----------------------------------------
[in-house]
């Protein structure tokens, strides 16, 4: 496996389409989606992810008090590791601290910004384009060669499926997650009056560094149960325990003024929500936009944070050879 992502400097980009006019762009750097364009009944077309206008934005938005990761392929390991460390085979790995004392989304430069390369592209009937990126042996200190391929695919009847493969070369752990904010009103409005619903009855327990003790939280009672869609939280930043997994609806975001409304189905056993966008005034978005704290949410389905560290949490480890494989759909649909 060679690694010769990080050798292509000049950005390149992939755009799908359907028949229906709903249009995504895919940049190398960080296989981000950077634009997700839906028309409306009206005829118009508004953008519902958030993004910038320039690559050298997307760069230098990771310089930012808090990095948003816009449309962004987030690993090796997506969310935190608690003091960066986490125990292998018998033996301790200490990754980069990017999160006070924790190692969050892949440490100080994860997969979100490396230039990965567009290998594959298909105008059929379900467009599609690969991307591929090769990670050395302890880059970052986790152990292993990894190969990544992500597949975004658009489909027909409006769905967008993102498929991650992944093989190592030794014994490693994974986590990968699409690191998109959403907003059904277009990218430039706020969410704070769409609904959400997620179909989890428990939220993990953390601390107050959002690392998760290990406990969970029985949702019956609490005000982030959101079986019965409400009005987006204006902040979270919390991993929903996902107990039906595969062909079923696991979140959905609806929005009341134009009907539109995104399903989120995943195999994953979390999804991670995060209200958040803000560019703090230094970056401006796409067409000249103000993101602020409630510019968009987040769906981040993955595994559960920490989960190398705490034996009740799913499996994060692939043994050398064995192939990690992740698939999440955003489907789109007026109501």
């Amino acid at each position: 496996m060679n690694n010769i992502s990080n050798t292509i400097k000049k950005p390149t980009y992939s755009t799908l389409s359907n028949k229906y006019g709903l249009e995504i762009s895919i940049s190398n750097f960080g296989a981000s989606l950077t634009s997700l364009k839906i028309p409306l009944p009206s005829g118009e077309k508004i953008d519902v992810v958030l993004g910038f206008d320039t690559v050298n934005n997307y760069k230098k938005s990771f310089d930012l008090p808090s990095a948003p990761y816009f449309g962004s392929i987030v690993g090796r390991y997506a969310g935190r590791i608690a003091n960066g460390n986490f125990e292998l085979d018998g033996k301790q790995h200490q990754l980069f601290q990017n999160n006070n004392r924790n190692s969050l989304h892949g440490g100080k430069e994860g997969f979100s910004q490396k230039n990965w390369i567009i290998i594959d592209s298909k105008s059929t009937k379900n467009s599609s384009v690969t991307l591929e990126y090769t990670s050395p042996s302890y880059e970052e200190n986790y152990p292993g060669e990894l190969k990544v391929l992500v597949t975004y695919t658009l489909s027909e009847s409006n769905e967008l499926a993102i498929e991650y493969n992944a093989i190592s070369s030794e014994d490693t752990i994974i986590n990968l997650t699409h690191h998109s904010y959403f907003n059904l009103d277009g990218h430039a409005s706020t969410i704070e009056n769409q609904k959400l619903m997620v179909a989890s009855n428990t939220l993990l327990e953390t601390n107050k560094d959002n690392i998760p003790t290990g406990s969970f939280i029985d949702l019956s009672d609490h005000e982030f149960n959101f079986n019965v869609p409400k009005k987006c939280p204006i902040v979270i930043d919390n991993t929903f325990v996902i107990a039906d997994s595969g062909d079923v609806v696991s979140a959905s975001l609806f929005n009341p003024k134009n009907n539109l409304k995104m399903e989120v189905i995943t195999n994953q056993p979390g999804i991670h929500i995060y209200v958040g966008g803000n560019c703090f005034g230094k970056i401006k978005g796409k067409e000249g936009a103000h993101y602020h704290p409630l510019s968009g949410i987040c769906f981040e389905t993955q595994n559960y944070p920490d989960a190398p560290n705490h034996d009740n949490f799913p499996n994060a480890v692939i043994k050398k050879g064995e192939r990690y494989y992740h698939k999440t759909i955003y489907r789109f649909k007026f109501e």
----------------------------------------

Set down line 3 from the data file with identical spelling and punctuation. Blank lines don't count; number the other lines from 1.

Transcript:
């Amino acid at each position: 496996m060679n690694n010769i992502s990080n050798t292509i400097k000049k950005p390149t980009y992939s755009t799908l389409s359907n028949k229906y006019g709903l249009e995504i762009s895919i940049s190398n750097f960080g296989a981000s989606l950077t634009s997700l364009k839906i028309p409306l009944p009206s005829g118009e077309k508004i953008d519902v992810v958030l993004g910038f206008d320039t690559v050298n934005n997307y760069k230098k938005s990771f310089d930012l008090p808090s990095a948003p990761y816009f449309g962004s392929i987030v690993g090796r390991y997506a969310g935190r590791i608690a003091n960066g460390n986490f125990e292998l085979d018998g033996k301790q790995h200490q990754l980069f601290q990017n999160n006070n004392r924790n190692s969050l989304h892949g440490g100080k430069e994860g997969f979100s910004q490396k230039n990965w390369i567009i290998i594959d592209s298909k105008s059929t009937k379900n467009s599609s384009v690969t991307l591929e990126y090769t990670s050395p042996s302890y880059e970052e200190n986790y152990p292993g060669e990894l190969k990544v391929l992500v597949t975004y695919t658009l489909s027909e009847s409006n769905e967008l499926a993102i498929e991650y493969n992944a093989i190592s070369s030794e014994d490693t752990i994974i986590n990968l997650t699409h690191h998109s904010y959403f907003n059904l009103d277009g990218h430039a409005s706020t969410i704070e009056n769409q609904k959400l619903m997620v179909a989890s009855n428990t939220l993990l327990e953390t601390n107050k560094d959002n690392i998760p003790t290990g406990s969970f939280i029985d949702l019956s009672d609490h005000e982030f149960n959101f079986n019965v869609p409400k009005k987006c939280p204006i902040v979270i930043d919390n991993t929903f325990v996902i107990a039906d997994s595969g062909d079923v609806v696991s979140a959905s975001l609806f929005n009341p003024k134009n009907n539109l409304k995104m399903e989120v189905i995943t195999n994953q056993p979390g999804i991670h929500i995060y209200v958040g966008g803000n560019c703090f005034g230094k970056i401006k978005g796409k067409e000249g936009a103000h993101y602020h704290p409630l510019s968009g949410i987040c769906f981040e389905t993955q595994n559960y944070p920490d989960a190398p560290n705490h034996d009740n949490f799913p499996n994060a480890v692939i043994k050398k050879g064995e192939r990690y494989y992740h698939k999440t759909i955003y489907r789109f649909k007026f109501e």